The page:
by Kim on March 29, 2012

I wonder what kind of grandmother I’ll be known as to my grandchildren.  I had 2 grandmothers, but our relationship was not the typical relationship. I hardly knew my grandmothers. One grandmother left her family when my mother was 6 months old, leaving also 3 boys under the age of 6, and her husband. She took off with another man and joined him in his quest to rob trains. Seriously. After 4 years in prison, and another marriage and 2 children, she was estranged from her first family. I only saw her 2 times in my life. Once when I was in 8th grade, and then one last time when I was pregnant with my second child. (See previous blog post “Meeting my Grandmother”).

The other grandmother had 50 grandchildren, then 50 great-grandchildren, and finally 4 great-great-grandchildren by the time she died (See previous blog post “The Expression on Grandma’s Face”). I don’t remember sitting on her lap or her visits to our home or really any personal conversation with her. I only remember one time where I was in a room with just her (I was a cheerleader for Pee-Wee Football when I was six and my corduroy pants – part of my uniform – ripped during a game. My grandmother lived across the street from the park and my Dad took me there at half-time and asked her to repair my pants.) I think she was a nice lady, and some of my other cousins had a closer relationship with her. But other than the name Grandma, she was just another adult woman to me.

My son and daughter-in-law just had their first baby in October. I love the Grandmother experience – and Baby Olive is pure joy. And so I start the grandmother journey with little Olive. I have watched my mother and mother-in-law be extraordinary grandmothers. They somehow have managed to make each grandchild feel extra special and deeply loved. So I take what I have observed, though not experienced, and try it on myself with Olive’s help.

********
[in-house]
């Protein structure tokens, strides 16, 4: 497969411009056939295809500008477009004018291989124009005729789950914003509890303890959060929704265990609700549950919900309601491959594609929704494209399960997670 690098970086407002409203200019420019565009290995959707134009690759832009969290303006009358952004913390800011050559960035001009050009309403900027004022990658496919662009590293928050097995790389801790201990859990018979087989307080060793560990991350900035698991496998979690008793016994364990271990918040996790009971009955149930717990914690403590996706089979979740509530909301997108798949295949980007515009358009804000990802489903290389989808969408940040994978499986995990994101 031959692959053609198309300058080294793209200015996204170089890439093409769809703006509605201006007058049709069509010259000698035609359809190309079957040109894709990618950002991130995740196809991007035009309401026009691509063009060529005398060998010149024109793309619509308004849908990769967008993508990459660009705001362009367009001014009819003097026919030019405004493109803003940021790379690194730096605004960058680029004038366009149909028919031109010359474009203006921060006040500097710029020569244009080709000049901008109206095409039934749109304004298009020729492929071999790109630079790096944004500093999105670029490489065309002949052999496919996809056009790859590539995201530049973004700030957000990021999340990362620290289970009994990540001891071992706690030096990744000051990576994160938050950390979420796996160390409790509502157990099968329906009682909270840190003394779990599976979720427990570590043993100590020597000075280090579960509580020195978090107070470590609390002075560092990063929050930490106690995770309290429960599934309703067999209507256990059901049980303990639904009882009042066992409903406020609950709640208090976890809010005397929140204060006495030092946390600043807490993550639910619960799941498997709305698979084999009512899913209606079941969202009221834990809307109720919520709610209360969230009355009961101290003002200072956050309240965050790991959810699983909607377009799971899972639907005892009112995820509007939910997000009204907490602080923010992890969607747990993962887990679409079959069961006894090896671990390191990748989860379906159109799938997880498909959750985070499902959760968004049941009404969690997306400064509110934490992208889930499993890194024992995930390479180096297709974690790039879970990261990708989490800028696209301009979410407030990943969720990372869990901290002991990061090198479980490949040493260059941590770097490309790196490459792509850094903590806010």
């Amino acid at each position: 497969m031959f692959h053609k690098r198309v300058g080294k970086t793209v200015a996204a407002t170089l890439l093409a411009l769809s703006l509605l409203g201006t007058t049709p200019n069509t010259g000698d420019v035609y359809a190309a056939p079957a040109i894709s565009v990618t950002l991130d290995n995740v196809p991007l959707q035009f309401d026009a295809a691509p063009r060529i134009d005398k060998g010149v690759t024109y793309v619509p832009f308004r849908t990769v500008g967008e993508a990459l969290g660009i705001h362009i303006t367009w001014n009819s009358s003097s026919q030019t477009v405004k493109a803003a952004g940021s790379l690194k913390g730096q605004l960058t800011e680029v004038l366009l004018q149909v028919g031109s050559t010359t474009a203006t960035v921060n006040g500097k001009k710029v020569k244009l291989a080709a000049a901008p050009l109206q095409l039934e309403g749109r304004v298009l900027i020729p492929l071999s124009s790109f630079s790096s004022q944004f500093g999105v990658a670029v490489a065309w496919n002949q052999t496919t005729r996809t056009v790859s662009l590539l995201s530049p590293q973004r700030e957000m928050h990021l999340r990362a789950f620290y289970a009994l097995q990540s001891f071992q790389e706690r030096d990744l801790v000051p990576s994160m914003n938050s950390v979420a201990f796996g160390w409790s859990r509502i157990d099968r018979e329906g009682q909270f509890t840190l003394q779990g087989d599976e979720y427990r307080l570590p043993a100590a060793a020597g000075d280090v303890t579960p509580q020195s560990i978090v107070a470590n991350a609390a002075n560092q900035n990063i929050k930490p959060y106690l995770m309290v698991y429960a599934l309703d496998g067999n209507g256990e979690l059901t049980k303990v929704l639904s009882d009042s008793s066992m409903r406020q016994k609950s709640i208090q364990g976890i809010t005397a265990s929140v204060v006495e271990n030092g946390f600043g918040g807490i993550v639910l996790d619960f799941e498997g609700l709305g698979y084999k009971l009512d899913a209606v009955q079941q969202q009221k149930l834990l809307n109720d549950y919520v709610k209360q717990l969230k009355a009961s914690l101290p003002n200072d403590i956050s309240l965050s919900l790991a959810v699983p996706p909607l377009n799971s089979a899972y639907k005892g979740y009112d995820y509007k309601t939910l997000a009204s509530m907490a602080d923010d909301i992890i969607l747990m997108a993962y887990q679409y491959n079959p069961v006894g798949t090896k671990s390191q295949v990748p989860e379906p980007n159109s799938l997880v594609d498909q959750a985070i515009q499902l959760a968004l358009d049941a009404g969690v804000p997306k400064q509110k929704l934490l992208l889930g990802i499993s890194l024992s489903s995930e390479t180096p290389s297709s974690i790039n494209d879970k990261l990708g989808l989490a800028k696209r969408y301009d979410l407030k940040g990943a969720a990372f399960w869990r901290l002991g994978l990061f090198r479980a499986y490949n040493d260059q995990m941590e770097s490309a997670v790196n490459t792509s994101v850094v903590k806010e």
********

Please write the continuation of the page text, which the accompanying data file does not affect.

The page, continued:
I imagine the best way to be a loving grandmother is to let Olive show me how in the most simple experiences. When singing and playing. Or echoing back her simple sounds. I imagine us baking cookies and having picnics UNDER the kitchen table, talking about God, and letting her teach me who God really is. I want to just be there in every day, having all the time in the world for what transpires, taking slow walks, being in wonder at bugs, and colored leaves, and squishy stuff. I see us cuddling up with a book, reading stories, or just making them up. I could teach her to skip or let Olive teach me. It doesn’t matter what we do, just that we do it and I allow myself to be in the moment with her.

And then there are the big picture things. Important things like marveling how wonderful her Mommy and Daddy are. And having special dates and special trips together. I want to show her good values like gratitude, respect, and patience. I want to smother her with praise just because. I especially want to tell her family stories, about her father when he was a boy and his favorite activities. My role is to be continuity between the past, present, and future. That she knows that her family was always waiting for her to be born and to be a part of the family. She is the continuation of that story.

I’ve always said that my children taught me more than I ever taught them. And I’m open for lessons from Olive as well. Levy says “When a child is born, so are grandmothers.”. Olive, let’s make this a wild ride together.

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Copyright 2012. All rights reserved.

{ 1 comment… read it below or add one }

Jane Kiracofe March 30, 2012 at 6:25 am

What a sweet love letter to your granddaughter! I know our own experiences with grandmas were either with the adopted kind or how our mother and mother in laws bonded with our own kids. Since I’m not there yet, (no kids- I’m not nagging) I have a beautiful picture of how I would like to be if given the opportunity. I haven’t met your little junebug but when you see her give her an extra special hug from her great aunt.


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